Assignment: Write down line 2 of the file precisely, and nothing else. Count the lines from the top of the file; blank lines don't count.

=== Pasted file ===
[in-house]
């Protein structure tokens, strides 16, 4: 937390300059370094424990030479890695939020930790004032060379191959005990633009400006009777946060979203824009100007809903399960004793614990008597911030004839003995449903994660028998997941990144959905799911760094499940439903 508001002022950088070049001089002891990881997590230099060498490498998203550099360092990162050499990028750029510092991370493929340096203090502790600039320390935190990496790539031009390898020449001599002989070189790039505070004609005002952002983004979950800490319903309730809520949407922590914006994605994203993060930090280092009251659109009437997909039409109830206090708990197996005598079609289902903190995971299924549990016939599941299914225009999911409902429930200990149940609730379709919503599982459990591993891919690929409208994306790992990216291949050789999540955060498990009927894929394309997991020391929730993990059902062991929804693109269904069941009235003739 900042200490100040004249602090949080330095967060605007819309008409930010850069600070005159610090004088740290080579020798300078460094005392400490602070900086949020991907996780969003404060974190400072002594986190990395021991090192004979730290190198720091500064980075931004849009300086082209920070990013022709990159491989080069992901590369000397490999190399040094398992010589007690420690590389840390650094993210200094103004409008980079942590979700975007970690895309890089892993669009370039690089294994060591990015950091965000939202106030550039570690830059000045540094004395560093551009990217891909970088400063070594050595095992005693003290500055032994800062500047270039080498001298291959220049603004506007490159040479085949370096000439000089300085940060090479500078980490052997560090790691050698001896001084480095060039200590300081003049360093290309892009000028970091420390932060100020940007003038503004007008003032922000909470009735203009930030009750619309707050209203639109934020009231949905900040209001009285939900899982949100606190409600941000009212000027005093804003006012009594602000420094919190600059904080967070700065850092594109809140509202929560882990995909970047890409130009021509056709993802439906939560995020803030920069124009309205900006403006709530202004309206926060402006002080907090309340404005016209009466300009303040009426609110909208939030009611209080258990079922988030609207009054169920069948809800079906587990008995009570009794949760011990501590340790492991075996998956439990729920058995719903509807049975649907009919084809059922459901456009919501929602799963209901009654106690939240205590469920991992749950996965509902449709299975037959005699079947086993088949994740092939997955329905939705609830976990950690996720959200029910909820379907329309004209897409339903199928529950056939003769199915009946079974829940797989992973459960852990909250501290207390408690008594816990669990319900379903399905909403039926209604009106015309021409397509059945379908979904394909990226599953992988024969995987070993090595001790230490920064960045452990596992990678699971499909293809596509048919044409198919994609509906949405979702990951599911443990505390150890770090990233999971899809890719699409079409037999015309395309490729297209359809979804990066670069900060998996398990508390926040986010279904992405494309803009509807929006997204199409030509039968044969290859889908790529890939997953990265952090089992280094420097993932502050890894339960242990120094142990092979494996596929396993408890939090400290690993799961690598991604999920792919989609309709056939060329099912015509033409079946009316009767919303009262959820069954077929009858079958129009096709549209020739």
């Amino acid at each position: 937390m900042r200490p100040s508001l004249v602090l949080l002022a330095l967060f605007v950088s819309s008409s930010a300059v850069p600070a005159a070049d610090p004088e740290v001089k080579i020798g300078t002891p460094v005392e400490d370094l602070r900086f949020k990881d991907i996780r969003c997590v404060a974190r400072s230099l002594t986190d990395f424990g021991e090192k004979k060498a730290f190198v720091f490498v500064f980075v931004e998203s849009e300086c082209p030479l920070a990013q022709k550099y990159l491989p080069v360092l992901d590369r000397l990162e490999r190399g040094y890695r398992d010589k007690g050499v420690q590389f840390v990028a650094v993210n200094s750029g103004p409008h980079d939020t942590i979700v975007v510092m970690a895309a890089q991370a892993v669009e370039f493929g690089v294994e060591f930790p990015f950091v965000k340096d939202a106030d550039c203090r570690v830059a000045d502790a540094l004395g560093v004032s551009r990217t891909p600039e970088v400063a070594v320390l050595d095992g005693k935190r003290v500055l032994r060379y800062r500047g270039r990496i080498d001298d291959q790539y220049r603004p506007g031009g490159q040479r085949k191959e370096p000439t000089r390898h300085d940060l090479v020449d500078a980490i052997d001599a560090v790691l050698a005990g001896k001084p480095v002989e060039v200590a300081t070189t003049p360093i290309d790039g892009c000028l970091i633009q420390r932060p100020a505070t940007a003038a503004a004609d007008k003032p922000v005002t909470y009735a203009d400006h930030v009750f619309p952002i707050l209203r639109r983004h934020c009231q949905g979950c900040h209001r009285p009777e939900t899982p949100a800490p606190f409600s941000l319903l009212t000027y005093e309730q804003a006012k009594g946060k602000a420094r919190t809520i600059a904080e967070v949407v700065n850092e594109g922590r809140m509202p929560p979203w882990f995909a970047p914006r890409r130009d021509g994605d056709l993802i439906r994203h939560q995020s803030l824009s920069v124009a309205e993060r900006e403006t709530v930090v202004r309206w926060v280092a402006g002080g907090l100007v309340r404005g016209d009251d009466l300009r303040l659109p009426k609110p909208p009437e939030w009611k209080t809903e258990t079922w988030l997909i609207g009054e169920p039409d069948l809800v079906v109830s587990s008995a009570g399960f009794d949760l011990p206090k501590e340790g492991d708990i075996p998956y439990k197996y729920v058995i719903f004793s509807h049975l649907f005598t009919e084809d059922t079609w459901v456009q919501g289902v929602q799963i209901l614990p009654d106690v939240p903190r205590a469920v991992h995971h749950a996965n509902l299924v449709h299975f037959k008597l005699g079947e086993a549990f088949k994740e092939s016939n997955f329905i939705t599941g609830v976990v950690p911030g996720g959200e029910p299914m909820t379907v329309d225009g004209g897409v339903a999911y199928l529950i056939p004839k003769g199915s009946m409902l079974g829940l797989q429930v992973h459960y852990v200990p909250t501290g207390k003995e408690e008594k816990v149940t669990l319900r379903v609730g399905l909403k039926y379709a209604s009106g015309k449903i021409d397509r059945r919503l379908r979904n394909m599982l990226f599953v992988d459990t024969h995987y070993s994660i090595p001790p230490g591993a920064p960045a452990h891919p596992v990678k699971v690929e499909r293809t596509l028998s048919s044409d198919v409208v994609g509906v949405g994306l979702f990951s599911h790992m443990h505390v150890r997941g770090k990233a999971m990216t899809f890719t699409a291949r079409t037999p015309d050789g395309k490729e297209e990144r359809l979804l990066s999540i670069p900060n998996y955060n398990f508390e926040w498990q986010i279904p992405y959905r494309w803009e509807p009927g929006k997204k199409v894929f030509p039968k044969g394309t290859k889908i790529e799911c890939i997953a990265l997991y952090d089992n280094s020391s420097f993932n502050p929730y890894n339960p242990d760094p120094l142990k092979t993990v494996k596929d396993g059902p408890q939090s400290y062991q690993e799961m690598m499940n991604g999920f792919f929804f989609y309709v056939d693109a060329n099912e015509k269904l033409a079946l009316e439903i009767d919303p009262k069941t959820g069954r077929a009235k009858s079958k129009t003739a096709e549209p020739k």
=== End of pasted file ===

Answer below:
């Protein structure tokens, strides 16, 4: 937390300059370094424990030479890695939020930790004032060379191959005990633009400006009777946060979203824009100007809903399960004793614990008597911030004839003995449903994660028998997941990144959905799911760094499940439903 508001002022950088070049001089002891990881997590230099060498490498998203550099360092990162050499990028750029510092991370493929340096203090502790600039320390935190990496790539031009390898020449001599002989070189790039505070004609005002952002983004979950800490319903309730809520949407922590914006994605994203993060930090280092009251659109009437997909039409109830206090708990197996005598079609289902903190995971299924549990016939599941299914225009999911409902429930200990149940609730379709919503599982459990591993891919690929409208994306790992990216291949050789999540955060498990009927894929394309997991020391929730993990059902062991929804693109269904069941009235003739 900042200490100040004249602090949080330095967060605007819309008409930010850069600070005159610090004088740290080579020798300078460094005392400490602070900086949020991907996780969003404060974190400072002594986190990395021991090192004979730290190198720091500064980075931004849009300086082209920070990013022709990159491989080069992901590369000397490999190399040094398992010589007690420690590389840390650094993210200094103004409008980079942590979700975007970690895309890089892993669009370039690089294994060591990015950091965000939202106030550039570690830059000045540094004395560093551009990217891909970088400063070594050595095992005693003290500055032994800062500047270039080498001298291959220049603004506007490159040479085949370096000439000089300085940060090479500078980490052997560090790691050698001896001084480095060039200590300081003049360093290309892009000028970091420390932060100020940007003038503004007008003032922000909470009735203009930030009750619309707050209203639109934020009231949905900040209001009285939900899982949100606190409600941000009212000027005093804003006012009594602000420094919190600059904080967070700065850092594109809140509202929560882990995909970047890409130009021509056709993802439906939560995020803030920069124009309205900006403006709530202004309206926060402006002080907090309340404005016209009466300009303040009426609110909208939030009611209080258990079922988030609207009054169920069948809800079906587990008995009570009794949760011990501590340790492991075996998956439990729920058995719903509807049975649907009919084809059922459901456009919501929602799963209901009654106690939240205590469920991992749950996965509902449709299975037959005699079947086993088949994740092939997955329905939705609830976990950690996720959200029910909820379907329309004209897409339903199928529950056939003769199915009946079974829940797989992973459960852990909250501290207390408690008594816990669990319900379903399905909403039926209604009106015309021409397509059945379908979904394909990226599953992988024969995987070993090595001790230490920064960045452990596992990678699971499909293809596509048919044409198919994609509906949405979702990951599911443990505390150890770090990233999971899809890719699409079409037999015309395309490729297209359809979804990066670069900060998996398990508390926040986010279904992405494309803009509807929006997204199409030509039968044969290859889908790529890939997953990265952090089992280094420097993932502050890894339960242990120094142990092979494996596929396993408890939090400290690993799961690598991604999920792919989609309709056939060329099912015509033409079946009316009767919303009262959820069954077929009858079958129009096709549209020739």